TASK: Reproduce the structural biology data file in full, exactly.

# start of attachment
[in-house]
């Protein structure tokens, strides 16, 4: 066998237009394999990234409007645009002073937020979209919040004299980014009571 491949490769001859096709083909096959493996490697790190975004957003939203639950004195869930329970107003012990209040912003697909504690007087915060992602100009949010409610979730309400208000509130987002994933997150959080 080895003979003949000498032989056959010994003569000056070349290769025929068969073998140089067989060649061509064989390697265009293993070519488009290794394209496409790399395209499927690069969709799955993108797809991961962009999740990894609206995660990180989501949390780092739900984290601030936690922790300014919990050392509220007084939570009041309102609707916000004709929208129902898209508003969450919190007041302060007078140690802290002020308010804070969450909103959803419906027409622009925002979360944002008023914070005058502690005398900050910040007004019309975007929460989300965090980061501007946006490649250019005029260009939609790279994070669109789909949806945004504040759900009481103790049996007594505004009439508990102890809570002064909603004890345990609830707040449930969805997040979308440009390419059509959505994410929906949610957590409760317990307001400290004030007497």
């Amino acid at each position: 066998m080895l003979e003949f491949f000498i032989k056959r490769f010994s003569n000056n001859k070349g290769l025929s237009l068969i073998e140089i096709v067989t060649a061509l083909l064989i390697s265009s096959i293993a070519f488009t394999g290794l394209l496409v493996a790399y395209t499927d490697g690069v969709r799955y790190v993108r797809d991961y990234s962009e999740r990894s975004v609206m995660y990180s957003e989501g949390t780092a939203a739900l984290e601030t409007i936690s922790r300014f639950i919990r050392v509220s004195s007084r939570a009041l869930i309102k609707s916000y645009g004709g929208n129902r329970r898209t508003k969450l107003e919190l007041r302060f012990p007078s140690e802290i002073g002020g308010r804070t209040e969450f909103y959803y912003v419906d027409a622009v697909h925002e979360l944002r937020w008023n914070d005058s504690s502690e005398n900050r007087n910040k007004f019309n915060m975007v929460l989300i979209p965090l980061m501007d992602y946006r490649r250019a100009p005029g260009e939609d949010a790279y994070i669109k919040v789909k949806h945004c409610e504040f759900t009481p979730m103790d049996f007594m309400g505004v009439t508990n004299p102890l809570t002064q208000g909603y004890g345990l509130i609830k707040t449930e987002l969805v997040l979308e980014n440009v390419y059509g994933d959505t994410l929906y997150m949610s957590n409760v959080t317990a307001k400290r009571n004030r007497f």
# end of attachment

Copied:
[in-house]
């Protein structure tokens, strides 16, 4: 066998237009394999990234409007645009002073937020979209919040004299980014009571 491949490769001859096709083909096959493996490697790190975004957003939203639950004195869930329970107003012990209040912003697909504690007087915060992602100009949010409610979730309400208000509130987002994933997150959080 080895003979003949000498032989056959010994003569000056070349290769025929068969073998140089067989060649061509064989390697265009293993070519488009290794394209496409790399395209499927690069969709799955993108797809991961962009999740990894609206995660990180989501949390780092739900984290601030936690922790300014919990050392509220007084939570009041309102609707916000004709929208129902898209508003969450919190007041302060007078140690802290002020308010804070969450909103959803419906027409622009925002979360944002008023914070005058502690005398900050910040007004019309975007929460989300965090980061501007946006490649250019005029260009939609790279994070669109789909949806945004504040759900009481103790049996007594505004009439508990102890809570002064909603004890345990609830707040449930969805997040979308440009390419059509959505994410929906949610957590409760317990307001400290004030007497």
């Amino acid at each position: 066998m080895l003979e003949f491949f000498i032989k056959r490769f010994s003569n000056n001859k070349g290769l025929s237009l068969i073998e140089i096709v067989t060649a061509l083909l064989i390697s265009s096959i293993a070519f488009t394999g290794l394209l496409v493996a790399y395209t499927d490697g690069v969709r799955y790190v993108r797809d991961y990234s962009e999740r990894s975004v609206m995660y990180s957003e989501g949390t780092a939203a739900l984290e601030t409007i936690s922790r300014f639950i919990r050392v509220s004195s007084r939570a009041l869930i309102k609707s916000y645009g004709g929208n129902r329970r898209t508003k969450l107003e919190l007041r302060f012990p007078s140690e802290i002073g002020g308010r804070t209040e969450f909103y959803y912003v419906d027409a622009v697909h925002e979360l944002r937020w008023n914070d005058s504690s502690e005398n900050r007087n910040k007004f019309n915060m975007v929460l989300i979209p965090l980061m501007d992602y946006r490649r250019a100009p005029g260009e939609d949010a790279y994070i669109k919040v789909k949806h945004c409610e504040f759900t009481p979730m103790d049996f007594m309400g505004v009439t508990n004299p102890l809570t002064q208000g909603y004890g345990l509130i609830k707040t449930e987002l969805v997040l979308e980014n440009v390419y059509g994933d959505t994410l929906y997150m949610s957590n409760v959080t317990a307001k400290r009571n004030r007497f």